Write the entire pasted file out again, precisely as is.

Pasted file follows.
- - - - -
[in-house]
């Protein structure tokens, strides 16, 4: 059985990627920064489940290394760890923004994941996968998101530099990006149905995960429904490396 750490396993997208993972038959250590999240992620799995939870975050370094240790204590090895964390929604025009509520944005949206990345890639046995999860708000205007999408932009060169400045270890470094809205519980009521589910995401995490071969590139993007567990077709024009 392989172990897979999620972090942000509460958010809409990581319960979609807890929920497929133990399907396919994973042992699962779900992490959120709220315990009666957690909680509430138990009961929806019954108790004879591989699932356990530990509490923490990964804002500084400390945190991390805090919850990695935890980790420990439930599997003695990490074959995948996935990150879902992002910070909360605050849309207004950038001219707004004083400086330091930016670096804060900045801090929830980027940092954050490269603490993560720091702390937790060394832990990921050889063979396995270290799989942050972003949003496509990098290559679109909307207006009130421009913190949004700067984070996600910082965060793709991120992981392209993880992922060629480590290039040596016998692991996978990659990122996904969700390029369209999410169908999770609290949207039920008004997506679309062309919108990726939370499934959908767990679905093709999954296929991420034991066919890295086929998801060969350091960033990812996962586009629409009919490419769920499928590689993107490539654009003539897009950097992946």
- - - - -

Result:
[in-house]
């Protein structure tokens, strides 16, 4: 059985990627920064489940290394760890923004994941996968998101530099990006149905995960429904490396 750490396993997208993972038959250590999240992620799995939870975050370094240790204590090895964390929604025009509520944005949206990345890639046995999860708000205007999408932009060169400045270890470094809205519980009521589910995401995490071969590139993007567990077709024009 392989172990897979999620972090942000509460958010809409990581319960979609807890929920497929133990399907396919994973042992699962779900992490959120709220315990009666957690909680509430138990009961929806019954108790004879591989699932356990530990509490923490990964804002500084400390945190991390805090919850990695935890980790420990439930599997003695990490074959995948996935990150879902992002910070909360605050849309207004950038001219707004004083400086330091930016670096804060900045801090929830980027940092954050490269603490993560720091702390937790060394832990990921050889063979396995270290799989942050972003949003496509990098290559679109909307207006009130421009913190949004700067984070996600910082965060793709991120992981392209993880992922060629480590290039040596016998692991996978990659990122996904969700390029369209999410169908999770609290949207039920008004997506679309062309919108990726939370499934959908767990679905093709999954296929991420034991066919890295086929998801060969350091960033990812996962586009629409009919490419769920499928590689993107490539654009003539897009950097992946």